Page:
Words and Buildings
Some of the great and defining architects of the modern European tradition put their design and process philosophy and intentions into words. Even if you've encountered some of these statements before — and whether or not you agree with the attiudes and explanations expressed — you may find these thought-provoking today.
"One of the outstanding achievements of the new constructional technique has been the abolition of the separating function of the wall. Instead of making the walls the element of support, as in a brick-built house, our new space-saving construction transfers the whole load of the structure to a steel or concrete framework. Thus the role of the walls becomes restricted to that of mere screens stretched between the upright columns of this framework to keep out rain, cold, and noise. ...Systematic technical improvement in steel and concrete, and nicer and nicer calculation of their tensile and compressive strength, are steadily reducing the area occupied by supporting members. This, in turn, naturally leads to a progressively bolder (i.e.wider) opening up of the wall surfaces, which allows rooms to be much better lit. It is, therefore, only logical that the old type of window — a hole that had to be hollowed out of the full thickness of a supporting wall — should be giving place more and more to the continuous horizontal casement, subdivided by thin steel mullions, characteristic of the New Architecture."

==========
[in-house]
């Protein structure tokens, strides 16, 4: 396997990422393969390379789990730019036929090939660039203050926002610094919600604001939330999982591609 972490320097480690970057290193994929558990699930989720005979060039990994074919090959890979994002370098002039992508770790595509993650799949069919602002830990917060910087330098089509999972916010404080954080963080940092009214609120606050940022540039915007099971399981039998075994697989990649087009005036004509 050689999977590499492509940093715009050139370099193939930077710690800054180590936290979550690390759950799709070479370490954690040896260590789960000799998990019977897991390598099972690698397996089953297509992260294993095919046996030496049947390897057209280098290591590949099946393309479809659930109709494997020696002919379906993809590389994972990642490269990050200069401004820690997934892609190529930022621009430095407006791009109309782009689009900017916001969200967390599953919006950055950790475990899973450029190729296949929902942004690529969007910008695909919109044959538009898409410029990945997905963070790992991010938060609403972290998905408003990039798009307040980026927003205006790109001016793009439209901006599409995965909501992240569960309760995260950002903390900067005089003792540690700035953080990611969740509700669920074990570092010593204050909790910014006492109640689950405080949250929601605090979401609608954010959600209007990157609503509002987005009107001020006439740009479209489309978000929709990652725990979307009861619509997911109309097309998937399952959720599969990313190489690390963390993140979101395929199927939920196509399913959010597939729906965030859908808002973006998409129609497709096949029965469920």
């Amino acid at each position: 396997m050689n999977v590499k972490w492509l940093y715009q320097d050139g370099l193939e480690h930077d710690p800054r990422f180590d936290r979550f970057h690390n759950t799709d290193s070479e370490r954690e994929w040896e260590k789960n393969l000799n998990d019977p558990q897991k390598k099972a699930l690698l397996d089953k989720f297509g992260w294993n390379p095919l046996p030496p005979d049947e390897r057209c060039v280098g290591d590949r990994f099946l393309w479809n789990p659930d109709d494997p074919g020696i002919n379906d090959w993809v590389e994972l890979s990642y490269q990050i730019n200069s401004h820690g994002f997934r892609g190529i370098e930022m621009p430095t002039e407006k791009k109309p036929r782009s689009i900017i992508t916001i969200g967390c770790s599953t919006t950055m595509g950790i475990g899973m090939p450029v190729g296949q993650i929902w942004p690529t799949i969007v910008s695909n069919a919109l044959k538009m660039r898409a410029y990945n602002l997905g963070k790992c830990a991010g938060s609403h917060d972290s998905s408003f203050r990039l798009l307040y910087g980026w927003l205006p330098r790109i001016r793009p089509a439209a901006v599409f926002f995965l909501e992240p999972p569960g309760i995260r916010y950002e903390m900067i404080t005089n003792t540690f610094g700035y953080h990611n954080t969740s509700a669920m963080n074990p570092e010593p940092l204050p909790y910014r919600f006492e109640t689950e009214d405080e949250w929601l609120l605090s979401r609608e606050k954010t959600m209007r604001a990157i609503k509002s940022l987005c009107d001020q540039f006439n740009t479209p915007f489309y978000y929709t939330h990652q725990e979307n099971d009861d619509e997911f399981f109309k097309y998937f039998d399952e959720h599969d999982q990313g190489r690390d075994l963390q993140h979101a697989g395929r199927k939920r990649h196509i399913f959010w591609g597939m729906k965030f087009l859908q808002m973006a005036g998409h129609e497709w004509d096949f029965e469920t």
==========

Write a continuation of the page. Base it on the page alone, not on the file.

— from Walter Gropius. The New Architecture and the Bauhaus. p25-30.
"To search for the solution in an abstract way is very tempting but only a few extremely gifted, elected architects can do it. Even when they are gifted, they too fall on their face — as did Wright in the later years, and Stone; Rudolph himself admits that he goes all the way to do what he thinks is an experiment, and then allows that he might fail. Architecture, as an art, must strive for roots and continuity but must not deny the man of genius his right to innovate if that is his moment, and his voice rings true."
— from Paul Heyer. Architects on Architecture: New Directions in America. p226.
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